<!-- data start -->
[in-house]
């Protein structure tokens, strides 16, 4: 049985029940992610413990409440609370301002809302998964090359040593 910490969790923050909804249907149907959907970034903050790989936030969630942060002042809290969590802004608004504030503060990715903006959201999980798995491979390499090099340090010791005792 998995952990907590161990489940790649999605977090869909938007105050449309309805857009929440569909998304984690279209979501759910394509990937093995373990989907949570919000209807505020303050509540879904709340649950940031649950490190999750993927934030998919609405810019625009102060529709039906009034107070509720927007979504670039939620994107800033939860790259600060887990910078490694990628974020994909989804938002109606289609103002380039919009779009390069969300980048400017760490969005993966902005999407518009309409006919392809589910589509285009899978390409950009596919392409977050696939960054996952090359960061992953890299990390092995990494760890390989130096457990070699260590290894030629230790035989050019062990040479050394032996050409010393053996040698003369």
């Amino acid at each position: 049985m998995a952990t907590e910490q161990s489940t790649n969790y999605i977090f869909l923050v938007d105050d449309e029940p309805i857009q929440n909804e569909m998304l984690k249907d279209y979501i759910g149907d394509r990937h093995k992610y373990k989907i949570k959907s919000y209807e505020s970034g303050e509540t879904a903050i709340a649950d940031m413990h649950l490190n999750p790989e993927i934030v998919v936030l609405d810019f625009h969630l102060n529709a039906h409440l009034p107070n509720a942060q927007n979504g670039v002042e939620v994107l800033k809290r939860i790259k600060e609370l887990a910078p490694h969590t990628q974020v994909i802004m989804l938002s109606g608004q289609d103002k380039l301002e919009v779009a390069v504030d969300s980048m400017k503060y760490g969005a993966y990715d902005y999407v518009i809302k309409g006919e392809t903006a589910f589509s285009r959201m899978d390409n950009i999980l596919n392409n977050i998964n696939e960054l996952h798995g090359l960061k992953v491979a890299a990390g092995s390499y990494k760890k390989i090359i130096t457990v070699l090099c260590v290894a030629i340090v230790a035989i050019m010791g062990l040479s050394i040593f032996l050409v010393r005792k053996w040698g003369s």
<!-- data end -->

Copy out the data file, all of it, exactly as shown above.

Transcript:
[in-house]
């Protein structure tokens, strides 16, 4: 049985029940992610413990409440609370301002809302998964090359040593 910490969790923050909804249907149907959907970034903050790989936030969630942060002042809290969590802004608004504030503060990715903006959201999980798995491979390499090099340090010791005792 998995952990907590161990489940790649999605977090869909938007105050449309309805857009929440569909998304984690279209979501759910394509990937093995373990989907949570919000209807505020303050509540879904709340649950940031649950490190999750993927934030998919609405810019625009102060529709039906009034107070509720927007979504670039939620994107800033939860790259600060887990910078490694990628974020994909989804938002109606289609103002380039919009779009390069969300980048400017760490969005993966902005999407518009309409006919392809589910589509285009899978390409950009596919392409977050696939960054996952090359960061992953890299990390092995990494760890390989130096457990070699260590290894030629230790035989050019062990040479050394032996050409010393053996040698003369």
């Amino acid at each position: 049985m998995a952990t907590e910490q161990s489940t790649n969790y999605i977090f869909l923050v938007d105050d449309e029940p309805i857009q929440n909804e569909m998304l984690k249907d279209y979501i759910g149907d394509r990937h093995k992610y373990k989907i949570k959907s919000y209807e505020s970034g303050e509540t879904a903050i709340a649950d940031m413990h649950l490190n999750p790989e993927i934030v998919v936030l609405d810019f625009h969630l102060n529709a039906h409440l009034p107070n509720a942060q927007n979504g670039v002042e939620v994107l800033k809290r939860i790259k600060e609370l887990a910078p490694h969590t990628q974020v994909i802004m989804l938002s109606g608004q289609d103002k380039l301002e919009v779009a390069v504030d969300s980048m400017k503060y760490g969005a993966y990715d902005y999407v518009i809302k309409g006919e392809t903006a589910f589509s285009r959201m899978d390409n950009i999980l596919n392409n977050i998964n696939e960054l996952h798995g090359l960061k992953v491979a890299a990390g092995s390499y990494k760890k390989i090359i130096t457990v070699l090099c260590v290894a030629i340090v230790a035989i050019m010791g062990l040479s050394i040593f032996l050409v010393r005792k053996w040698g003369s």